I come not to pile on GM at this painful moment of possible million-car recall -- but rather, to praise “Poolside.”
Created by Rogue as a “brand provocation” for the Cadillac ELS, it’s an unforgettable spot, starring actor Neal McDonough as a brash, flame-haired man without pity.
We watch him hustle around his upscale suburban manor, past pool and tightly architected interiors, barely stopping to high-five his own daughter, like she’s a top employee, as he delivers his macho American capitalist screed. Obviously, he’s a high-octane guy, and we’re lucky to have caught him pre-aneurysm.
He’s all about his love of hard work and long hours, and hatred of those pathetic Gallic wusses who require four weeks of “vacation.”
Anyway, changing into his skinny suit, he strides out of his manse to his car in the driveway. Throwing out another bit of pretentious French (“n’est-ce pas?”) and a wink, he gets into his $70,000 CLR luxury plug-in hybrid.
Say what? Wouldn’t this Master of the Universe otherwise curse all kale-eating, hemp-sandaled tree-huggers and the sad little hybrids/electric cars they drove in on?
That seemed to me the only inconsistency in an otherwise blindingly original, fire-breathing spot. Rather than showing the usual curvy roads or cushy interiors (never mind never mentioning MPGs), this is a commercial all about consumer beliefs, aimed unapologetically at those who aspire to be the one-percent.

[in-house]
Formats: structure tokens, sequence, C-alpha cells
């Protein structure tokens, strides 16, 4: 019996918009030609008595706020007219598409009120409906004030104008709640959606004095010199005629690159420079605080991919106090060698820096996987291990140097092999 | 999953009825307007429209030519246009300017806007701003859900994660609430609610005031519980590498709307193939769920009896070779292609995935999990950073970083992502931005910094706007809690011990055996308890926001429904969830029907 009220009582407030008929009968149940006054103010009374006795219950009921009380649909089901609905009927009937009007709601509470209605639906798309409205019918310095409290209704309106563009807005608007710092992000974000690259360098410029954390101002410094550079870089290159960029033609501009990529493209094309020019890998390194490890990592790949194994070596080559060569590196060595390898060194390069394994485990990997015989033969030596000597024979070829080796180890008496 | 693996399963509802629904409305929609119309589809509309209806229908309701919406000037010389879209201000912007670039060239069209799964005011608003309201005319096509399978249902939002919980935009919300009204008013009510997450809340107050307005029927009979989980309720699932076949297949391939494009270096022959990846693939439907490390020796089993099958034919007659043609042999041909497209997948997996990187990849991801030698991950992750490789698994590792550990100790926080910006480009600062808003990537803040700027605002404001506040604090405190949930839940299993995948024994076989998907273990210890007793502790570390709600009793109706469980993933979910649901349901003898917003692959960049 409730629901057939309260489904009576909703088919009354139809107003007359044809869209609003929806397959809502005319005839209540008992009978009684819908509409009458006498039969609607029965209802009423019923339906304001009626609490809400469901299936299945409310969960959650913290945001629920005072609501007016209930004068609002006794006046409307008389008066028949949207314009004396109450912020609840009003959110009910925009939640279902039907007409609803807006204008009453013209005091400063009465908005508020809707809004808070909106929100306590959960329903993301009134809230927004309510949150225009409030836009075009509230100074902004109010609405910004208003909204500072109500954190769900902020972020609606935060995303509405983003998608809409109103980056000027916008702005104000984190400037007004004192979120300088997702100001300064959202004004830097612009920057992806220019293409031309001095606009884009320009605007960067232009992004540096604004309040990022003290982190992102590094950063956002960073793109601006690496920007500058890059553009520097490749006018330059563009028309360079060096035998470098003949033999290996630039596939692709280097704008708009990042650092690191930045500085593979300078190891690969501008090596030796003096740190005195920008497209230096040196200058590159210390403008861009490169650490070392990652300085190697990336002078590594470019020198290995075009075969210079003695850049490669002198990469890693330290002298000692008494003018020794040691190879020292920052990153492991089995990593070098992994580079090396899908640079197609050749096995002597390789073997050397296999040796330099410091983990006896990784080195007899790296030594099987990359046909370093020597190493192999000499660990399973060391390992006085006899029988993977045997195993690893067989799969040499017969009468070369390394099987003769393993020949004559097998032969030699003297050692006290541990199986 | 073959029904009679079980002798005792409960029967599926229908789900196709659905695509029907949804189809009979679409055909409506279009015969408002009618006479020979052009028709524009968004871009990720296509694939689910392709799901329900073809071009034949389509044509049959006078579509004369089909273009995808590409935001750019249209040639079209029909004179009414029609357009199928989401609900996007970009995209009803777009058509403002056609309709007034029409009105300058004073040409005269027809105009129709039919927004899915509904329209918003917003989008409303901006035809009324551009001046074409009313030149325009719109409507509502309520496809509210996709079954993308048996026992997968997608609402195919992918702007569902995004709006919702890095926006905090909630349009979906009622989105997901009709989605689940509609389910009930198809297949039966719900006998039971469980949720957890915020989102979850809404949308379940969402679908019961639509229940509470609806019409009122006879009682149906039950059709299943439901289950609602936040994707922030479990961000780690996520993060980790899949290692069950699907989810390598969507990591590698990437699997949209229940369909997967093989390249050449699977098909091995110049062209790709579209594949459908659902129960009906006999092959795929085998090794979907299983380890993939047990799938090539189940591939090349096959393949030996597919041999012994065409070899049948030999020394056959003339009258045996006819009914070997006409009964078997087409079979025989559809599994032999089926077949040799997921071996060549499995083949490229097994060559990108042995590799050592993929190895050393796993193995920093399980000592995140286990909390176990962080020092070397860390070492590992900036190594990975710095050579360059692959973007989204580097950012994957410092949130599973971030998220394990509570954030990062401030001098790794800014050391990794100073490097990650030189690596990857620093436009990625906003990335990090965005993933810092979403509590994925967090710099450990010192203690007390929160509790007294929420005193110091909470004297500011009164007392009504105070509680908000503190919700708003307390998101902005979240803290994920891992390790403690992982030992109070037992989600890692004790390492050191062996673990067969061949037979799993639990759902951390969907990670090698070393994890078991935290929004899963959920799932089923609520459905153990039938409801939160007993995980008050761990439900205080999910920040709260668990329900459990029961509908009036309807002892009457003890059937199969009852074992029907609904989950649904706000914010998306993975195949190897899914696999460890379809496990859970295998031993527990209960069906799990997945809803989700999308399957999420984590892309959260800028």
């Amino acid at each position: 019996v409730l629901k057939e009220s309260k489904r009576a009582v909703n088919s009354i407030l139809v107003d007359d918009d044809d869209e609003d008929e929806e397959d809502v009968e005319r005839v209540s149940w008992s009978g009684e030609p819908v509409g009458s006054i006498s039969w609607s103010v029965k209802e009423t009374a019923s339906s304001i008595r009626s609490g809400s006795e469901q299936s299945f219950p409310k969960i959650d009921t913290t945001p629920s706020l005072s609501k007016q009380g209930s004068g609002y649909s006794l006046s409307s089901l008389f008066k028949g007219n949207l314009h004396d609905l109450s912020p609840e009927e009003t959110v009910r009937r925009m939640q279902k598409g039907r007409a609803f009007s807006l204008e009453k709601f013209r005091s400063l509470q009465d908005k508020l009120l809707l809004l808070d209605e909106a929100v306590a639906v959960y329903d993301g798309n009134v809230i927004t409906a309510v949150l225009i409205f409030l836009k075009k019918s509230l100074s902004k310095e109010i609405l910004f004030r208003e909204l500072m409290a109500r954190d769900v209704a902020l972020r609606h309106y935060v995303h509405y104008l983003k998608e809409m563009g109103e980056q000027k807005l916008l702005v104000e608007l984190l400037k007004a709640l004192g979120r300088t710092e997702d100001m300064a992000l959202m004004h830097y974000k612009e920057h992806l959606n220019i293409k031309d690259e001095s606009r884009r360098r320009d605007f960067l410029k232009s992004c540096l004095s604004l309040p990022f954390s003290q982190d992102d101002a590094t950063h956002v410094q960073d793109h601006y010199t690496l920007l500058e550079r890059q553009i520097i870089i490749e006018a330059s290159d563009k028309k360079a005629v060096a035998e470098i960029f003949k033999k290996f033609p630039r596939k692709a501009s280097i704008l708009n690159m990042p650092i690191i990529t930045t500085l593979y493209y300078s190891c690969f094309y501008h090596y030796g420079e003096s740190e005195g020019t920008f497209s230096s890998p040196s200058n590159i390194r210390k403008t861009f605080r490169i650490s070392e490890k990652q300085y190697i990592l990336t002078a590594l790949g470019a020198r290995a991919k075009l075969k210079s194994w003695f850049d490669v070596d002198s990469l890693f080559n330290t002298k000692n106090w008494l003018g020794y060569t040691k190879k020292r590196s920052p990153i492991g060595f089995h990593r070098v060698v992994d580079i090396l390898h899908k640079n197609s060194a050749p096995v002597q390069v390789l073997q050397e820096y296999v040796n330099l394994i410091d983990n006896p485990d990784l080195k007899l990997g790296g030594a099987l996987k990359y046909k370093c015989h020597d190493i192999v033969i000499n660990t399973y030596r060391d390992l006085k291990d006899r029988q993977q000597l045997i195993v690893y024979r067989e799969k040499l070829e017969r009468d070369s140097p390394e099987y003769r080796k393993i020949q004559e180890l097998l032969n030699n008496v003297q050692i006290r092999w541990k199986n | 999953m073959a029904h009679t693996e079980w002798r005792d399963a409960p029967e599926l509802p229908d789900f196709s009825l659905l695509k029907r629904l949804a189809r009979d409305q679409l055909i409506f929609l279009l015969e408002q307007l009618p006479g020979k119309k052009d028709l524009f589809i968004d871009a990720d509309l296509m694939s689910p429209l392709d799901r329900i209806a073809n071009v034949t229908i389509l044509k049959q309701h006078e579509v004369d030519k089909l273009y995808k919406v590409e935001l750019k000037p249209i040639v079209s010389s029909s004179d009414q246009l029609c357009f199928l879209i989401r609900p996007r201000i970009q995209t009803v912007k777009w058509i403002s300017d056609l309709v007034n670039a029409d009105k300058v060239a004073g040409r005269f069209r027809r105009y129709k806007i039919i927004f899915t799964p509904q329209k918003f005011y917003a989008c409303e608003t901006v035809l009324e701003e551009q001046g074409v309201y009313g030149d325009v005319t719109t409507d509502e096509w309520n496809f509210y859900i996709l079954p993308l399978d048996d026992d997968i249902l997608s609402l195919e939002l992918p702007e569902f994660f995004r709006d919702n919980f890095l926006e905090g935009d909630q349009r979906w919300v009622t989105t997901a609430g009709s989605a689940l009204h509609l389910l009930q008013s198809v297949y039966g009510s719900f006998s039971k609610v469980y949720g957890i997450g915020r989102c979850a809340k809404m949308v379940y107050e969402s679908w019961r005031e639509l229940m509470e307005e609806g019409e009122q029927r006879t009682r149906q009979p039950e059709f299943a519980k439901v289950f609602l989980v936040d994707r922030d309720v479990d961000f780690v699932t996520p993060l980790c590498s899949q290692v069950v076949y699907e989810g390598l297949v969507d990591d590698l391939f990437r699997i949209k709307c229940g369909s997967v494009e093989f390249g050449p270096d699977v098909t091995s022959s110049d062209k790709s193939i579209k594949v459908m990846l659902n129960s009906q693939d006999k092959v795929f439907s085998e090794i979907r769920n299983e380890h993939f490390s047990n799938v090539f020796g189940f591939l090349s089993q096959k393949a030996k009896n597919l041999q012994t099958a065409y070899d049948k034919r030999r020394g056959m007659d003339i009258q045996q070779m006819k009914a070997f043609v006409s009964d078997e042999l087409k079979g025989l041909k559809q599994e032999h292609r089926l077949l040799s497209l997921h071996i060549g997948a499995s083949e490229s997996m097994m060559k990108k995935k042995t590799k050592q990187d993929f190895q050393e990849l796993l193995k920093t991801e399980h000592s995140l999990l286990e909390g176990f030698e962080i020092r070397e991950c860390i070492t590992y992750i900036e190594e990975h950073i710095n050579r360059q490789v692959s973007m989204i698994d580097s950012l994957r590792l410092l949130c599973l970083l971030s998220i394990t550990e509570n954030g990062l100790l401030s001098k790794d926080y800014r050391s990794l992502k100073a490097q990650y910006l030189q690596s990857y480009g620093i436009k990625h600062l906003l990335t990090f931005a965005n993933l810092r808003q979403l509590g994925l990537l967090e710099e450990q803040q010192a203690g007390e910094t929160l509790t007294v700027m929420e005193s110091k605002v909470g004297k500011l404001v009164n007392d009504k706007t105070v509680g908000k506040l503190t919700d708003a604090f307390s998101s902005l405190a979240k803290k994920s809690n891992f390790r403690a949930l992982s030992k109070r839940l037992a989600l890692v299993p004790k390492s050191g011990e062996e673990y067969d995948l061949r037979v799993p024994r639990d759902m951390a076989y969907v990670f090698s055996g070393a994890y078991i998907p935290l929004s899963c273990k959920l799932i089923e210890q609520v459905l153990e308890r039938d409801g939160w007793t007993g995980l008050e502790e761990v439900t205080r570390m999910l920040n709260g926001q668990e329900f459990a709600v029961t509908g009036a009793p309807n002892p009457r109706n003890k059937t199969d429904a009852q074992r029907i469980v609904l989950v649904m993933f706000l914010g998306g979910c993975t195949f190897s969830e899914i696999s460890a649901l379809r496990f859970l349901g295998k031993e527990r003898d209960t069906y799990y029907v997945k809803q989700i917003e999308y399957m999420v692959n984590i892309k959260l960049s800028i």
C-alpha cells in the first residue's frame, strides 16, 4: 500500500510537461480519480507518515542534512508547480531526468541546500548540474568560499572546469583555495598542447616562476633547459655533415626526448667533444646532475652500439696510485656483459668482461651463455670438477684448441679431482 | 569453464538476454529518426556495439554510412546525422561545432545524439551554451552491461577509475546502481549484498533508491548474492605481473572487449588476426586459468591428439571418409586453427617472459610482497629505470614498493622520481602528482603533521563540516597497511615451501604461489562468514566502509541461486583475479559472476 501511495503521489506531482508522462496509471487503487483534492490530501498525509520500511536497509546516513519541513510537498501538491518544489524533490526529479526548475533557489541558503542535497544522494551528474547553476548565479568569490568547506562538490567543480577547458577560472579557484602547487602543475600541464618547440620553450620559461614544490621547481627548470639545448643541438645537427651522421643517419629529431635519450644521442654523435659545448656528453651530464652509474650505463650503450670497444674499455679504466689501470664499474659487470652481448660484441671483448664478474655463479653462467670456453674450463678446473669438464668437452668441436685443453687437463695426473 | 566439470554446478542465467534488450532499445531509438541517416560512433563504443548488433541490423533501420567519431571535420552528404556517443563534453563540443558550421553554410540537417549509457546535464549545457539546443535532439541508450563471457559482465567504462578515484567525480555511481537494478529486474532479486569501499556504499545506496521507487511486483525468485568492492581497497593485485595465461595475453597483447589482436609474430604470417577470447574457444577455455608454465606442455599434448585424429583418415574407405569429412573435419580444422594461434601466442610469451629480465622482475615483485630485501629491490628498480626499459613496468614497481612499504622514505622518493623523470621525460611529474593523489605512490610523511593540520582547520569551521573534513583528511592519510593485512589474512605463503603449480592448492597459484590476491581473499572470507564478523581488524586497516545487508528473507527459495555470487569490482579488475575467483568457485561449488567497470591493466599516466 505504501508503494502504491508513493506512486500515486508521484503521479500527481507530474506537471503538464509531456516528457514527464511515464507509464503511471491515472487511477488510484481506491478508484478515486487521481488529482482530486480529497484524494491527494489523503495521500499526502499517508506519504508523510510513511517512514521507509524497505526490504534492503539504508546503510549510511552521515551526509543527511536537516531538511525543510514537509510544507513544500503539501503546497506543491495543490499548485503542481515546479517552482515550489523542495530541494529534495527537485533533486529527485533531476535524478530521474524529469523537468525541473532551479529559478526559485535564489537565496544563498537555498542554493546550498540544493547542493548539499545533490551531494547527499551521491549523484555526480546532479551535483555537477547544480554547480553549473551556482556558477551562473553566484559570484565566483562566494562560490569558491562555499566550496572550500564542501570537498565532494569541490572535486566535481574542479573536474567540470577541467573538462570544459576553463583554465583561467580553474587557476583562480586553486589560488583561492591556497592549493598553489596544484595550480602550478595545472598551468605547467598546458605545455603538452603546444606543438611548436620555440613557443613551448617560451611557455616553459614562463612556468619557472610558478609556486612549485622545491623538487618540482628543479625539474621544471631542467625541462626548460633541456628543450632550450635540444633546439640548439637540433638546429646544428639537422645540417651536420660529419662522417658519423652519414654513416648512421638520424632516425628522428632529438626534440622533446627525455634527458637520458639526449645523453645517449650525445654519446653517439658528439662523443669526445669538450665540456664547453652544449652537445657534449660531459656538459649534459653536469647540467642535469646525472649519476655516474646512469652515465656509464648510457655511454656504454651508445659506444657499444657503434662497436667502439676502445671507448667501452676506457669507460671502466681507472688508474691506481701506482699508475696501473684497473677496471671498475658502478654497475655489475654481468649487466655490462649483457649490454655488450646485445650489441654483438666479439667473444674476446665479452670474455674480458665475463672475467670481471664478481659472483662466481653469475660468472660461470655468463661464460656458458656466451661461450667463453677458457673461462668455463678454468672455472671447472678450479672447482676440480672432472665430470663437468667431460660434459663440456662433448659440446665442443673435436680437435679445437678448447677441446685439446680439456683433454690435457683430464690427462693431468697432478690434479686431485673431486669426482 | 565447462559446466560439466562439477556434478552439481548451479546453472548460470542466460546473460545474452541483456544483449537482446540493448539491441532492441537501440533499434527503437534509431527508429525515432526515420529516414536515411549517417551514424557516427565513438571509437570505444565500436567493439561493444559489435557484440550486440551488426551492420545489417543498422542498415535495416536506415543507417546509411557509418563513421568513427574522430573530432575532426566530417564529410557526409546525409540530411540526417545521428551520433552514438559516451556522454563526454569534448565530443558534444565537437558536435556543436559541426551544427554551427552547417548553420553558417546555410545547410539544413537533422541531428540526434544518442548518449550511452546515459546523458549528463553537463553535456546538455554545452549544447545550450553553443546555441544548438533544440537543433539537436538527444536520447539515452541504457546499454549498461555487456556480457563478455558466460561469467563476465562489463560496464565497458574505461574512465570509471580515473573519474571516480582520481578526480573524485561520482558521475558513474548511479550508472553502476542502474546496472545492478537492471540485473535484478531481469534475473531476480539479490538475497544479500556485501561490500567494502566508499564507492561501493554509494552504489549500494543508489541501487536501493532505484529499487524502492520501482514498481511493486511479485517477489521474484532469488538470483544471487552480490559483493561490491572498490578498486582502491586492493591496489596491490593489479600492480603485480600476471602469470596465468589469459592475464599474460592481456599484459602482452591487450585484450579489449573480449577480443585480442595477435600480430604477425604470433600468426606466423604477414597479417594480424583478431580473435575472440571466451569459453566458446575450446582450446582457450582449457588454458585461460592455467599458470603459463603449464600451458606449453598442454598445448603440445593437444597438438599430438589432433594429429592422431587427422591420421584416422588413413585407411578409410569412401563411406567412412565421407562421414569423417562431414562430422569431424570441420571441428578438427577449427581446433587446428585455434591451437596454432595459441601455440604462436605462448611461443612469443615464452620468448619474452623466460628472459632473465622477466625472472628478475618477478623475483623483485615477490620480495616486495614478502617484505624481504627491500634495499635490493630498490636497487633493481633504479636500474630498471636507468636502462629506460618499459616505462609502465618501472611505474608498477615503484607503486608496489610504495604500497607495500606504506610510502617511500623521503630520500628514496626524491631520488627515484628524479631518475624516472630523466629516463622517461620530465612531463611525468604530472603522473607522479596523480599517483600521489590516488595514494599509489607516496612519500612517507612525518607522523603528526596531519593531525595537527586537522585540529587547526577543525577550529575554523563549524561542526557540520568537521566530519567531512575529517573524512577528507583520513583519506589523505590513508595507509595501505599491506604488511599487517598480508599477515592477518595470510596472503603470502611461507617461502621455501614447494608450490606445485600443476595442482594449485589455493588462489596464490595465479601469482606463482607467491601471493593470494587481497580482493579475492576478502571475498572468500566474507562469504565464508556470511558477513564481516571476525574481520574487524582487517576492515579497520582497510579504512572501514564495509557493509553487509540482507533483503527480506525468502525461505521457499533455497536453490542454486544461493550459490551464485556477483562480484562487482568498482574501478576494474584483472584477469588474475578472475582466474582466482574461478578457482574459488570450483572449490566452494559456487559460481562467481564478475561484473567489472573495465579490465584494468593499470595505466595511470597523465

Thus, both revered and reviled, the spot has become a part of the cultural conversation, which makes it a win for Cadillac. The writing and stereotypes, however, also make it eminently parody-able.
And last week, Team Detroit did just that for Ford, with “Upside," a spot made on about a tenth of the Cadillac budget, and uploaded to YouTube for zero media dollars.
To say it’s a scrappy challenger underestimates the captivating presence of Pashon Murray, an aptly named real person who is the passionate founder of Detroit Dirt, a sustainability advocacy group.
The camera loves this woman and her happening Dante de Blasio-style hair. And man, she is down to earth. In pretty much a shot-for-shot redux, we find Murray in work clothes and boots, standing in front of a pool of dirt, as she talks about her polar opposite values: caring about locally grown food sources and the entrepreneurs who work to compost food scraps and manure into “good, rich dirt.”
She’s a natural, performing her version of the walk and talk of the Cadillac ad while honoring the real walk and talk in her own life.
Advertising really needs more real people with inspiring stories like this. Working hard to do good for the planet -- and growing local food resources -- that’s a pretty powerful counterpunch to Cadillac man and his manic badge of sleeplessness.
Moreover, form follows function in that after Murray cleans up into a pant suit, she stands next to her Ford C-Max hybrid, plugged in a garage. The car is at the lower end in pricing -- more like $30,000. But in this context, the message for an electric car makes way more sense.
I have one cavil with the spot. Murray should have mentioned the word “compost.” That would better explain what she does, and why she collects food scraps -- and, as she mentions so straightforwardly, “manure.”
The Ford spot ends with a great line: “Helping a city grow good vegetables, that’s the upside of giving a damn. N’est-ce pas?”
It’s a damn good ad. In the end, I too have to turn to the language of the cheese-eating surrender monkeys, and say, “Vive la difference.”